The U.S space agency has ambitious plans to bring astronauts back to the Moon by 2024. Thanks to a new study published in the journal of Geophysical Research Letters, we now know where the first humans should land of the red planet thanks to the first map of Martian ice water.
According to NASA researcher Sylvain Piqeuex, they have known there is ice water on Mars since 2008 and it’s so shallow “you could use a shovel” to reach.
"The more we look for ice near the surface, the more we find," NASA researcher Leslie Tamppari said in the news release. "Observing Mars with multiple spacecraft over the years continues to provide us with new ways to discover this ice.
Astronomers believe astronauts could dig up the underground supply of ice water with a shovel and use it as drinking water or rocket fuel.
The location of ice reserves is important to allow manned missions to the planet and could help identify sites for projects, such as the Mars base planned by SpaceX. Given that water is too heavy to be transported from Earth, finding it on Mars could help humans survive there at a low cost. However, because the planet has such a fine atmosphere, most of the water on the surface evaporates quickly.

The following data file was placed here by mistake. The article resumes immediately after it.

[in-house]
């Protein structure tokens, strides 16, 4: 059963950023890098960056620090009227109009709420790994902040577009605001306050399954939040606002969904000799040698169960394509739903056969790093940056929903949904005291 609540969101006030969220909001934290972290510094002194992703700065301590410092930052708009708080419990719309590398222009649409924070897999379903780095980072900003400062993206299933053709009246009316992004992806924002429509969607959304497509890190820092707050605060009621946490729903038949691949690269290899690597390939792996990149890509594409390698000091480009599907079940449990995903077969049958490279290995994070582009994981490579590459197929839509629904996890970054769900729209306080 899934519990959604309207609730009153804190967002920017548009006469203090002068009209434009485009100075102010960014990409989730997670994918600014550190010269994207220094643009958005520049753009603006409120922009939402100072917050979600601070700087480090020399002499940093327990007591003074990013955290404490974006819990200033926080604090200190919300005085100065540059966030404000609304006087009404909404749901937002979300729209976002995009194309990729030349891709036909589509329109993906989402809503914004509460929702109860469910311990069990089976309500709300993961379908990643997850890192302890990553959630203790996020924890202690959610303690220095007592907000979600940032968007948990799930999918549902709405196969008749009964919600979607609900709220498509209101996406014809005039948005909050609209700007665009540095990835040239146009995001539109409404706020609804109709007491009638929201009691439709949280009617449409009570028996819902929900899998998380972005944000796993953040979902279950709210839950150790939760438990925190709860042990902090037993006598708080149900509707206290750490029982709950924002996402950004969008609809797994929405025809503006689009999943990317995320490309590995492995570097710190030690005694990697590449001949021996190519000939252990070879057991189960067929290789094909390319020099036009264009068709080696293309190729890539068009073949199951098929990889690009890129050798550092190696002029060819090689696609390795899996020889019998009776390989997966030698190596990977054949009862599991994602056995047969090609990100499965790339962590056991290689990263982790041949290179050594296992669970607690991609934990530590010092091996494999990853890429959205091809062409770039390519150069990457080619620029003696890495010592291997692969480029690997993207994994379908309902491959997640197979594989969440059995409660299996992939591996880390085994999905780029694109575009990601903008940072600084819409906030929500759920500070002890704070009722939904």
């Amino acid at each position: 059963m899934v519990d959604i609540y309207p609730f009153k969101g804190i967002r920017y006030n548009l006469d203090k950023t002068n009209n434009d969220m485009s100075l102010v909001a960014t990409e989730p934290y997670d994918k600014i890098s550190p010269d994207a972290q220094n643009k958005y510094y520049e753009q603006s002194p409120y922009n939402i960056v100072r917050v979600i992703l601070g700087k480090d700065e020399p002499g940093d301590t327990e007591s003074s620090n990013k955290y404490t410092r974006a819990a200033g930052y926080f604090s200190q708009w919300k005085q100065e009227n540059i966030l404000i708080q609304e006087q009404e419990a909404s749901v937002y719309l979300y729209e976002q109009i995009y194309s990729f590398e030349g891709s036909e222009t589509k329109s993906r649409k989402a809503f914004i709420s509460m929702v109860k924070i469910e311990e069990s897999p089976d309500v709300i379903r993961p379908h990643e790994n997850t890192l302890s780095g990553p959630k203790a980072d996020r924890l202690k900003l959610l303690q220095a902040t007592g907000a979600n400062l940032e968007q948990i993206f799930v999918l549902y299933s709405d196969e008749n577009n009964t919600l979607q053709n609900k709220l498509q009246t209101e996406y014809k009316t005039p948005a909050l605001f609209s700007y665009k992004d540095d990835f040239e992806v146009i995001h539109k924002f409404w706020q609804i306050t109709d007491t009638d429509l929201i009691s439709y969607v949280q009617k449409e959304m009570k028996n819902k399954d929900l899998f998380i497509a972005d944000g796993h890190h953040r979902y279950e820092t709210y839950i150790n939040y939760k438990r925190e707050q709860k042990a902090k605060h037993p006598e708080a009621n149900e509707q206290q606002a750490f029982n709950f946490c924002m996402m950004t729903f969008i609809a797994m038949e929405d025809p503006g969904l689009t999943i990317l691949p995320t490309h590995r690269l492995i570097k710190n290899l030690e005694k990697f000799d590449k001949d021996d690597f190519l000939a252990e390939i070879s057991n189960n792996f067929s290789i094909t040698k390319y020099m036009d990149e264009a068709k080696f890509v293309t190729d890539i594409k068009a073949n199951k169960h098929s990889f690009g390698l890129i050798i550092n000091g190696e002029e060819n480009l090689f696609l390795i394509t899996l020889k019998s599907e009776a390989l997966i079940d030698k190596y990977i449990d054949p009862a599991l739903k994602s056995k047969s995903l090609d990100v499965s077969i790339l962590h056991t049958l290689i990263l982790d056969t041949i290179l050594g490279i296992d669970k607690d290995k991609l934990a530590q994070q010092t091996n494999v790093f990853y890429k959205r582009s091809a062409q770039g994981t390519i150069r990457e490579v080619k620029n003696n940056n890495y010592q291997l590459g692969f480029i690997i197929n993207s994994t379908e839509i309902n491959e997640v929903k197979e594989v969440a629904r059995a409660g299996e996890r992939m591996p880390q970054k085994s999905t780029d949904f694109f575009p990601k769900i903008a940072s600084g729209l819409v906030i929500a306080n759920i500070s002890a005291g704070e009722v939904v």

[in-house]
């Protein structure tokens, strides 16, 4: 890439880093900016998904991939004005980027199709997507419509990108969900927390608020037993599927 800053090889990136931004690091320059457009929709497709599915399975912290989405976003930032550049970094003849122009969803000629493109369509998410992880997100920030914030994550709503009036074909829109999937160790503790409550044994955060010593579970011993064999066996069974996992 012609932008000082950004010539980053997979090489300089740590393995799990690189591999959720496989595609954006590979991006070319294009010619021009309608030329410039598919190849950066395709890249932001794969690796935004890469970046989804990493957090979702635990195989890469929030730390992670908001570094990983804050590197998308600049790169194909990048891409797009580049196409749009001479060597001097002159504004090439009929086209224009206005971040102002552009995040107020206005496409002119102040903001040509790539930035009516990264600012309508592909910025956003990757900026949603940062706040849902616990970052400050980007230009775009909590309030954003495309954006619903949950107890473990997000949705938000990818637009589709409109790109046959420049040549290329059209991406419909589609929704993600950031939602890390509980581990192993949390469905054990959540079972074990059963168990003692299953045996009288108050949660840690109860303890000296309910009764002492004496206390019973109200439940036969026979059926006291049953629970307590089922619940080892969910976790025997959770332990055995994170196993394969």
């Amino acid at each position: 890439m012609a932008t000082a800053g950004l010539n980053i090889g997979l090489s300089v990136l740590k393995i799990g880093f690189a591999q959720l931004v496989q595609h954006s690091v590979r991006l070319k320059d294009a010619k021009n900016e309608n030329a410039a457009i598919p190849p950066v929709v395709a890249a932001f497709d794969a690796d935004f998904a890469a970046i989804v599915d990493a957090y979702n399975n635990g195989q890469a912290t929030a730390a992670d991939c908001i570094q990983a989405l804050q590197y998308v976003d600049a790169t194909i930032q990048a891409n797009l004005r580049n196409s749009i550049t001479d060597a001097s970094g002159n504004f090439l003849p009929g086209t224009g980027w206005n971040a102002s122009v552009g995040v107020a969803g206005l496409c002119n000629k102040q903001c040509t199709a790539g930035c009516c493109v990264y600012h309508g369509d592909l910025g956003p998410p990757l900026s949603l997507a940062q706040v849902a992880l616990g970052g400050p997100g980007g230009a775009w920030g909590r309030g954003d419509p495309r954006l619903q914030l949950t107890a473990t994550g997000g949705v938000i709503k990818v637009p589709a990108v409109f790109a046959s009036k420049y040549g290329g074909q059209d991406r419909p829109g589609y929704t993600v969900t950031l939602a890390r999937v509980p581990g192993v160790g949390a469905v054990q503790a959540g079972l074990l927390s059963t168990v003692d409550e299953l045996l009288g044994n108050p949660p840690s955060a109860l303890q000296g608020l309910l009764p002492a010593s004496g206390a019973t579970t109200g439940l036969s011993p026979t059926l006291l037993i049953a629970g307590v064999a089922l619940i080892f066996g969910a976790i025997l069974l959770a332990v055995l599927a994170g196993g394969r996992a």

We have known for a long time that there is water on Mars in the form of ice and with this new map, researchers have a plan about where to start planning missions and eventually send astronauts to Mars.
Arcadia Planitia would become a possible landing site
While there are many Martian sites that scientists wish to visit, few are practical as a landing site for astronauts.
Most scientists have focused on the northern and southern mid-latitudes, which have more sunlight and warmer temperatures than the poles.
There is a strong preference for landing in the northern hemisphere, which is generally lower and provides more atmosphere for the braking of a spacecraft intended to land.
A large part of the region called Arcadia Planitia is presented as the most tempting target in the northern hemisphere. In fact, the map shows water ice less than 30 centimetres below the surface.
Since we probably won't be sending humans to Mars before the 2030s, NASA has plenty of time to identify the right landing site, which helps to ensure the success of that first historic mission.
Reference: Sylvain Piqueux, Jennifer Buz, Christopher S. Edwards, Joshua L. Bandfield, Armin Kleinböhl, David M. Kass, Paul O. Hayne. Widespread Shallow Water Ice on Mars at High and Mid Latitudes. Geophysical Research Letters, 2019; DOI: 10.1029/2019GL083947